7. Good info and some fine suggestions. Seems, as always, that one like this depends a lot on the folks involved. My own experience suggests maneuvering around the District/Council staff involvement any way you can. They usually have a tendency to muck it up and cost you a lot of unnecessary time and effort. I have carried in my SM notebook (and am now carrying) a lot of crossover registration forms already filled out and signed so the boys can be Boy Scouts while they wait on some laggard adults to get the AoL ceremony fulfilled. Makes the parents feel good, and that is worth a lot.
  8. Great job! Keep up the good work. Started our troop 10 years ago and had all the same hassles, worries, etc. Keep the Patrol Method foremost and remember this is for the boys. Everything becomes fairly routine if you handle it that way. And get some sleep! Remember, "It's only an hour a week." Kidding! One thing I did right was not trying to do it all myself. Sure, boy led troop, but recruit a trusted ASM to look after each patrol and help them solve the problems, learn the skills, etc. Not do it for them! And DON'T let the PL's Dad be that person. No nepotism here. Keep a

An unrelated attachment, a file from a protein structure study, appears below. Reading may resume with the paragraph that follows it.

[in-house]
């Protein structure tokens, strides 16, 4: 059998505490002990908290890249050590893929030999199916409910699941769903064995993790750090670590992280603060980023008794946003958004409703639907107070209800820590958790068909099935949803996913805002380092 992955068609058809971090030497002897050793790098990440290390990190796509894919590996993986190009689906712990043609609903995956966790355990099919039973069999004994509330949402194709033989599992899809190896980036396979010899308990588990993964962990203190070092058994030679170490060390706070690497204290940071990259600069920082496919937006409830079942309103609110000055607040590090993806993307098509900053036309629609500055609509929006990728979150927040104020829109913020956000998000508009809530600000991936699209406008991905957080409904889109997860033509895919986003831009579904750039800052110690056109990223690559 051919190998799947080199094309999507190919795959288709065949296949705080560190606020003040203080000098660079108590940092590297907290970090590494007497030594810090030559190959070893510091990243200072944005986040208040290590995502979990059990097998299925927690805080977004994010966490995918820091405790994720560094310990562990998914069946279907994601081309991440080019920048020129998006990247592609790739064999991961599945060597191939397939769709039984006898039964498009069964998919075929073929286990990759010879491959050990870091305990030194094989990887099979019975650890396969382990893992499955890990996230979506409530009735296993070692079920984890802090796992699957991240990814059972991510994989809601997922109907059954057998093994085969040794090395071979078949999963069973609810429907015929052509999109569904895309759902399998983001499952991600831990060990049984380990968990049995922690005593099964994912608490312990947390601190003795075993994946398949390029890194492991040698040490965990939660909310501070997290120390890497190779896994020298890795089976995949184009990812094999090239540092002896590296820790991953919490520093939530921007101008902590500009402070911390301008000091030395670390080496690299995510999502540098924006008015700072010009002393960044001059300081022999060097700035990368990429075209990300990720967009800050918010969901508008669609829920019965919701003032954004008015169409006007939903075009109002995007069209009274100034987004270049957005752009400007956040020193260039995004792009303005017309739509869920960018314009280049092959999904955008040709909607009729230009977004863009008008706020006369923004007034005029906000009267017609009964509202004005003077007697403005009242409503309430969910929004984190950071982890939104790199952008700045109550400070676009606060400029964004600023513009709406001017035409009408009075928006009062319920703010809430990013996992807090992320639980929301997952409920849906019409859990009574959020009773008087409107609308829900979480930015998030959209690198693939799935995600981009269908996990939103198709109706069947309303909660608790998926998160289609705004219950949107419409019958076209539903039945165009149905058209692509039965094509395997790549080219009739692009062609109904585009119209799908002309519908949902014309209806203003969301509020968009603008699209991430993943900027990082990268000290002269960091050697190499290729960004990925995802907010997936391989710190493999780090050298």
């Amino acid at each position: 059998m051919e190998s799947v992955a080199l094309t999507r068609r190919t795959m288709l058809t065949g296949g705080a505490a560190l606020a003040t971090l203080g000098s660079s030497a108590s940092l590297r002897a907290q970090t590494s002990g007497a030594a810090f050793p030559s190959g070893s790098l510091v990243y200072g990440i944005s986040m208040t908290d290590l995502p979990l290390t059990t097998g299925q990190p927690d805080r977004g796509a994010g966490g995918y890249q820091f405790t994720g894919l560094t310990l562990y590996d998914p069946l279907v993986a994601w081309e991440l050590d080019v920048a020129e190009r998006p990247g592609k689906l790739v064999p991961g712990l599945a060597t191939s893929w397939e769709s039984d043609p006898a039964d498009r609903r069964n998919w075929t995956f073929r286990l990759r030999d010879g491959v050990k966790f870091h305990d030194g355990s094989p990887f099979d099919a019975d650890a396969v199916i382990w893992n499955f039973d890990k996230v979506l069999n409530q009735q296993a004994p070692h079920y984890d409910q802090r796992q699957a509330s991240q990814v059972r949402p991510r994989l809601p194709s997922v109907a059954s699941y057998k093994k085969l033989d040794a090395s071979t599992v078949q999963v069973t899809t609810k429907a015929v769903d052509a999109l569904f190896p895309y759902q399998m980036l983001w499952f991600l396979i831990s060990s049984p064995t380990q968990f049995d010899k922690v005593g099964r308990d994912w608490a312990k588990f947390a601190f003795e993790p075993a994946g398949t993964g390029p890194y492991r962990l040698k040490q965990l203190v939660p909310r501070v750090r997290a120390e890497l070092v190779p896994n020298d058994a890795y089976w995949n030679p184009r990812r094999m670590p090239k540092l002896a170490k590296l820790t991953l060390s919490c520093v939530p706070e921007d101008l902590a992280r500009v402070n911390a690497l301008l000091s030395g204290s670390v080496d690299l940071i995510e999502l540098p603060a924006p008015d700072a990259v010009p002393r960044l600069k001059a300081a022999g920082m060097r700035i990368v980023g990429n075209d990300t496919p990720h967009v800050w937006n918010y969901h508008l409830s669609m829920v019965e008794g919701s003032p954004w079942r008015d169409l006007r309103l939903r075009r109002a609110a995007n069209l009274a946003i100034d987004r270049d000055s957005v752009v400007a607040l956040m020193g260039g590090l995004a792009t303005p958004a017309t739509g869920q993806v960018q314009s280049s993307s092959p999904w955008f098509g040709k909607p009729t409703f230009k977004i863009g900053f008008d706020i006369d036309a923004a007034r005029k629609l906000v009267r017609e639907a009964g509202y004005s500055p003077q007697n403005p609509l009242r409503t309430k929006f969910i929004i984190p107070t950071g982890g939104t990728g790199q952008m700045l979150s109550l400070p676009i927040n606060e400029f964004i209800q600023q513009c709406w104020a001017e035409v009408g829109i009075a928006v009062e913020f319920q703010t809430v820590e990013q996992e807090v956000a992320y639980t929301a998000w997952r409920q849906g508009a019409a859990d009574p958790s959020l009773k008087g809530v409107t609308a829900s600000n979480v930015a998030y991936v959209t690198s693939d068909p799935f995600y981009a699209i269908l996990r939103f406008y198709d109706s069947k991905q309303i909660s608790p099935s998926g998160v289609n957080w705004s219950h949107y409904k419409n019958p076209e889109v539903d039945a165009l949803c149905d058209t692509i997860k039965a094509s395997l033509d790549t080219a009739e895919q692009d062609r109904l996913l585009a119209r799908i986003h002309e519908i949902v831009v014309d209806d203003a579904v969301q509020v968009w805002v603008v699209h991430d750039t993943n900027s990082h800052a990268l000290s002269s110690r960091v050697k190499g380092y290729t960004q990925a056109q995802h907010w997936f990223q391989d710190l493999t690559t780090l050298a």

9. And what is a MBC? Just a human with maybe a little extra knowledge of a particular subject. Second the other guys opinions about new scouts and merit badges. Give him a little time. As he moves through TF, SC, and FC, you will see his interest pick up. Encourage it! Merit Badges are meant to help a boy get a quick look at a variety of subjects, some of which could be possible career paths. Ranging from obviously elementary (Swimming and First Aid) to much more complex (Family Life and Personal Management), they tend to be sort of a side program which seems not to lend itself to any
  10. Some great stuff in this discussion. But while some of you were waxing eloquent about our scouting predecessors, you were ignoring the real reason we do all of this. BOY LEADERSHIP TRAINING! Of course a small troop needs a SPL. Ever been to a summer camp or Camporee that did not have a meeting of the SM's and SPL's? Somebody needs to wear the patch and take responsibility for the troop. And that, my friends, will do more to teach the boy leadership than anything any of us will be able to accomplish. The PLC is just a small part of the SPL job, and is an important interface for the
  11. Great question, but not easy to answer. I always ask a newbie to just be an unassigned Committee Member until we get to know them better. Had many disappointing experiences with "experts" straight off the street, including getting the application back from the Council with a felony No-go stamp. Better to be safe than sorry! Most troop and pack positions are optional, with the possible exception of Committee Chair and SM. Those two positions need your best and most experienced. Try temporary assignments to find strengths and weaknesses. If training is done well, by the end of one